Did the opening of The Rise of Skywalker look familiar? It’s set on a red planet, on which Adam Driver’s Kylo Ren mercilessly lightsabers his way through a hooded alien species before nabbing the “Wayfinder” prism thing that leads him to Palpatine’s secret planet. We never hear it’s name, but, as per Entertainment Weekly, a certain Star Wars book reveals that we’ve been there before.
According to Pablo Hidalgo’s Star Wars: The Rise of Skywalker: The Visual Dictionary, the planet is Mustafar. And if you’re a true Star Wars nerd, you know that’s the location for the climactic lightsaber duel between Annakin and Obi-Wan in Revenge of the Sith. It’s the lava planet where a mangled Annakin was burned to a crisp, necessitating being encased in a big, black suit and helmet, spending the remainder of his life wheezing as he spoke in a voice quite different from his own.
Mustafar also had a cameo in Rogue One, as the place where Darth Vader built his giant black castle.
As for the unlucky species on the wrong end of Kylo Ren’s lightsaber, they’re the Alazmec, described in the book as “cult colonists,” who “voyage to Mustafar in pilgrimage seeking to tap into the powers that supposedly fueled him.”
So there’s another way The Rise of Skywalker ties everything past into a nice little package. The film’s in theaters now.
There’s one particularly telling and effective moment in The Skywalker Legacy, the feature-lenght documentary that’s included on the Star Wars: The Rise of Skywalker home release that sums up much of the ambivalence and consternation that some had with J.J. Abrams’ return to the Star Wars universe. After showing the intricate construction of a giant, practical snake monster, the doc cuts back to footage of Jabba The Hutt, that old analogue beast that slithered its way into our hearts. The sentiment is clear – we’re making movies like we used to! A celebration of practical effects, the dripping of k-y jelly to give viscosity just like the old costume days, it’s all there. There’s excitement on set, everyone talking about how amazing it looks, how lifelike, how this is how you’re supposed to do movies like this.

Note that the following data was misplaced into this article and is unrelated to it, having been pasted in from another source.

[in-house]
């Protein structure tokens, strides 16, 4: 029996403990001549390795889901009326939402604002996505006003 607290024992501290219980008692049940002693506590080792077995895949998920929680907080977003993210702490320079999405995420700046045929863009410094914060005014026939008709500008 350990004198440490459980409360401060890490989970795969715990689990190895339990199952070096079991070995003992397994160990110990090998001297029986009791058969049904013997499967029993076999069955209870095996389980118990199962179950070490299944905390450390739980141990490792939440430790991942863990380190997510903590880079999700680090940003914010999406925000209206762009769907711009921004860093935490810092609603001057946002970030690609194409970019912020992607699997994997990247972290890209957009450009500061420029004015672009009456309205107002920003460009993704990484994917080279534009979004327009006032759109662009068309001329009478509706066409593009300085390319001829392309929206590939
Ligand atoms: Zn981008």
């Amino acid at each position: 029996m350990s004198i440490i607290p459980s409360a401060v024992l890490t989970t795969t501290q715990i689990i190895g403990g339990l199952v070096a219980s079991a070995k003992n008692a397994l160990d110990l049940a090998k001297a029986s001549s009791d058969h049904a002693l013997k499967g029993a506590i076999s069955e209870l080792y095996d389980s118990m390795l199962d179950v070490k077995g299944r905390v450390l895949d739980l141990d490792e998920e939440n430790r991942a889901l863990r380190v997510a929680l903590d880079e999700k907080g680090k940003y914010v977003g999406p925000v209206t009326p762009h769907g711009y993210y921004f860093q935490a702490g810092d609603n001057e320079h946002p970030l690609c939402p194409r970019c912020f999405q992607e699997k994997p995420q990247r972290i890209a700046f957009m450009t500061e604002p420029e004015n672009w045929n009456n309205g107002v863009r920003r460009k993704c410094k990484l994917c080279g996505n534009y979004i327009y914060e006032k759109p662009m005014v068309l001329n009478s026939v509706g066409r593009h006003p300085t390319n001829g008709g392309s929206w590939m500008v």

Cut to Visual Effects Supervisor Roger Guyett who shatters the myth, letting us know the creature was replaced by a CGI version in post.
Guyett’s resume is mighty. Having made his bones on groundbreaking films like Twister and Casper, he helped Spielberg bring the events of D-Day to screen in Saving Private Ryan, helped bring to life the best looking film in the Harry Potter series, Alfonso Cuarón’s Prisoner of Azkaban, and even made the theatrical version of Rent feel more than a stage production. Guyett has had many collaborations with Abrams – from the Star Trek Reboots through The Force Awakens and The Rise of Skywalker he was even second unit director on the former, as well as working with George Lucas on Episode III to round off the prequels. He’s in a unique position to speak to these changing landscapes of epic filmmaking.
We spoke at length about the apparent contradictions and indulgences in making a Star Wars film, and he made the case for why nothing was wasted and all contributed to the final presentation. He was erudite and open to the discussion, making for a dream conversation with a man who quite literally has helped shape what amazes us on screen for decades.
The following has been edited for clarity and concision.
We see practical effects being championed as almost a marketing ploy with the “postquels” as a mix of nostalgia and an attempt to delineate from Lucas’ second trilogy. In some ways the love of the practically-realized snake undercuts the extraordinary CGI you and your team accomplished, and raises questions about why the need to fetishize the on-set inclusions when they’re replaced anyway. Could you talk about that ethos, that somehow doing stuff on a computer is a “cheat” while doing an effect practically is not?
I think at the end of the day we’re all trying to do the best that we can, trying to make the best, most dramatic or emotional movie we can visually. I’m coming from figuring out how do you get the most...